The wonderful world of North Korean cinema

Artillery Row

It’s a bright, pale blue day in a busy looking park. An attractive young woman, carrying a stack of artwork, is strolling across one of the many pristine white bridges that dart across a stream. In the distance, a man can be seen and heard panting as he chases a small duck that has gotten away from him.

Startled, she drops her papers, which are soon muddied by the feet of this runaway waterfowl. Enraged that it has destroyed her day’s work, she picks up the duck and tosses it into the stream. The man, chasing the duck with basket in hand, is terrified for its safety — leaping into the body of water to rescue it. As he emerges, soaked, the young lady rushes up to him to ensure his safety, and the camera quickly pans to a bright red flower. They have fallen in love.

This is a perfectly quirky opening scene to what would otherwise be an uninteresting film — except … the water in that stream flows from the River Taedong, that park is located in downtown Pyongyang, the bright red flower is a Kimjongilia (yes, that is its real name) and these two lovebirds (and the duck) are proud citizens of the Democratic People’s Republic of Korea. Music plays as the title of this picture is written across the sky. In Korean it says, “City Girl Comes to the Village to Get Married” (not the most imaginative name, I will grant you that), and the film proceeds: one hour and 13 minutes of pure agitprop cinema, another masterpiece.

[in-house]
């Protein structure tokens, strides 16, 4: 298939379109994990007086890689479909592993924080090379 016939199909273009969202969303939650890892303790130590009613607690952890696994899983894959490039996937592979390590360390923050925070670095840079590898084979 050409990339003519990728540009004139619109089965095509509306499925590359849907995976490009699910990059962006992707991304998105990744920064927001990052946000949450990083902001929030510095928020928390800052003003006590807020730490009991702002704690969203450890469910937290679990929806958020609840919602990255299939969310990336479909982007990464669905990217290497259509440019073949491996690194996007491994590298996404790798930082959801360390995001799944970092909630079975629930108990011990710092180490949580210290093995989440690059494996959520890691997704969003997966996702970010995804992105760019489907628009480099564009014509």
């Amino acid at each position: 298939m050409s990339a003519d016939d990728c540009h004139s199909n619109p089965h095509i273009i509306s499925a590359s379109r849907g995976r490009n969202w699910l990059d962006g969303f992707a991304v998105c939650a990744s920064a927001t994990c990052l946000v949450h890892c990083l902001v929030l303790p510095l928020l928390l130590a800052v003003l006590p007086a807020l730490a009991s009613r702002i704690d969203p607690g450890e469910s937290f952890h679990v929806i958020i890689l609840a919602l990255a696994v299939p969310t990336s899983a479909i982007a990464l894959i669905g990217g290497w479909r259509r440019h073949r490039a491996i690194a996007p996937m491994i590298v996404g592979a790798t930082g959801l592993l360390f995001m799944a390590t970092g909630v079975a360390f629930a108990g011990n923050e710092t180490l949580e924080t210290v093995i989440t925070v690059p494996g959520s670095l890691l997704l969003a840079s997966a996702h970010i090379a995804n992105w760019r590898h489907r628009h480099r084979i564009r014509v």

Every true Englishman needs an obsession. Unfortunately, mine happens to be North Korean cinema and music (don’t worry, I’m not a double agent; I just have too much free time).

The idea of a couple even kissing on camera is almost unheard of

As a reclusive hermit kingdom, North Korea has been very isolated from the rest of the world’s media — especially its films and music. This has resulted in a rather unique scenario in which the entire country’s domestic film industry was essentially dictated by one man — Kim Jong Il, who had a private collection of some 30,000 films. If Prussia was an army with a state, then pre-2012 North Korea was a film nerd with a nuclear arsenal. It is actually quite difficult to overstate just how much the former supreme leader loved the movies. He had his own private cinema installed in his home, and he was a more-than-frequent visitor to the “Korean Film Studio” (one of the country’s only film studios), based just outside of the nation’s capital of Pyongyang.

Rare photographs of the Korean Film Studio showcase a wall marked with the dates of every time Kim Jong Il came to visit them to give directorial guidance to the film crews. There are literally hundreds of occurrences of these events. Kim Jong Il was so obsessed that he would eventually go on to capture foreign actors and directors (mainly from South Korea and Japan) to play leading roles, direct his films, and give lessons to aspiring North Korean actors and directors. This resulted in the creation in 1985 of “Pulgasari”, a North Korean version of Godzilla.

Kim Jong Il even published his own book, On The Art of Cinema, which explains in great detail how best to produce revolutionary cinema which the average Korean citizen can enjoy. It serves as a handbook for any would-be film producer in Pyongyang, even today.

The movies that North Korea produces are often bizarre to a western audience, and many of them focus on themes and messages that we would not be used to: the benefits of work over pleasure, the importance of the state, etc. Even in a land with as bad a reputation as the DPRK, they still do find the time to present more common themes that we would expect to see in our own media, though: love, relationships, drama and comedy.